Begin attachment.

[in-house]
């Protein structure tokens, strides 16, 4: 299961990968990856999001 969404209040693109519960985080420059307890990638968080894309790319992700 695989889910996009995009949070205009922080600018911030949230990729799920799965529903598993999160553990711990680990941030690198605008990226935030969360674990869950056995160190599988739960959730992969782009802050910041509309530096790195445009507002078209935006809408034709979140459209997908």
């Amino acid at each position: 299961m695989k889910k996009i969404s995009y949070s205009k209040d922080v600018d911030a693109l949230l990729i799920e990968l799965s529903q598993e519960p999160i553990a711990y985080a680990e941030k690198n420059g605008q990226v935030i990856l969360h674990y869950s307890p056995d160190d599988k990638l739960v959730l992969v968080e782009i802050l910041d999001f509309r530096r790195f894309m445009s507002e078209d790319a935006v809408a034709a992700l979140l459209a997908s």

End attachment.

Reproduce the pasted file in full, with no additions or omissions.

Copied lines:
[in-house]
């Protein structure tokens, strides 16, 4: 299961990968990856999001 969404209040693109519960985080420059307890990638968080894309790319992700 695989889910996009995009949070205009922080600018911030949230990729799920799965529903598993999160553990711990680990941030690198605008990226935030969360674990869950056995160190599988739960959730992969782009802050910041509309530096790195445009507002078209935006809408034709979140459209997908």
């Amino acid at each position: 299961m695989k889910k996009i969404s995009y949070s205009k209040d922080v600018d911030a693109l949230l990729i799920e990968l799965s529903q598993e519960p999160i553990a711990y985080a680990e941030k690198n420059g605008q990226v935030i990856l969360h674990y869950s307890p056995d160190d599988k990638l739960v959730l992969v968080e782009i802050l910041d999001f509309r530096r790195f894309m445009s507002e078209d790319a935006v809408a034709a992700l979140l459209a997908s």